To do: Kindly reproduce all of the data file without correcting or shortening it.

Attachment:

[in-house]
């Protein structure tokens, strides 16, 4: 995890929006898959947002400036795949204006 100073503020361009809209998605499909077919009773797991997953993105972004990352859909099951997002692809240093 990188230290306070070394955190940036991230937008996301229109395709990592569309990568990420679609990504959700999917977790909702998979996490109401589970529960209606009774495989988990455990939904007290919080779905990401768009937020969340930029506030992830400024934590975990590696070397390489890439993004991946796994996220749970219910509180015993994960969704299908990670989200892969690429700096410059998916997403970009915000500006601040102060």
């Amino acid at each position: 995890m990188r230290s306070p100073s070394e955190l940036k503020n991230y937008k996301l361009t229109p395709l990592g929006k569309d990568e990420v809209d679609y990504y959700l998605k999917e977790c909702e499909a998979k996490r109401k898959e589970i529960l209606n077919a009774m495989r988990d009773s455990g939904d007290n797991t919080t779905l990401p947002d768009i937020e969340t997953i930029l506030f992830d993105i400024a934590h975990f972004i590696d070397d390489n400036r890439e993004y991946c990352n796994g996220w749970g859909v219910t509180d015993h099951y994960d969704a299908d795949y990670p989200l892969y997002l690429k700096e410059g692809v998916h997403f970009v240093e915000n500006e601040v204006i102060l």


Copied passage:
[in-house]
């Protein structure tokens, strides 16, 4: 995890929006898959947002400036795949204006 100073503020361009809209998605499909077919009773797991997953993105972004990352859909099951997002692809240093 990188230290306070070394955190940036991230937008996301229109395709990592569309990568990420679609990504959700999917977790909702998979996490109401589970529960209606009774495989988990455990939904007290919080779905990401768009937020969340930029506030992830400024934590975990590696070397390489890439993004991946796994996220749970219910509180015993994960969704299908990670989200892969690429700096410059998916997403970009915000500006601040102060």
């Amino acid at each position: 995890m990188r230290s306070p100073s070394e955190l940036k503020n991230y937008k996301l361009t229109p395709l990592g929006k569309d990568e990420v809209d679609y990504y959700l998605k999917e977790c909702e499909a998979k996490r109401k898959e589970i529960l209606n077919a009774m495989r988990d009773s455990g939904d007290n797991t919080t779905l990401p947002d768009i937020e969340t997953i930029l506030f992830d993105i400024a934590h975990f972004i590696d070397d390489n400036r890439e993004y991946c990352n796994g996220w749970g859909v219910t509180d015993h099951y994960d969704a299908d795949y990670p989200l892969y997002l690429k700096e410059g692809v998916h997403f970009v240093e915000n500006e601040v204006i102060l």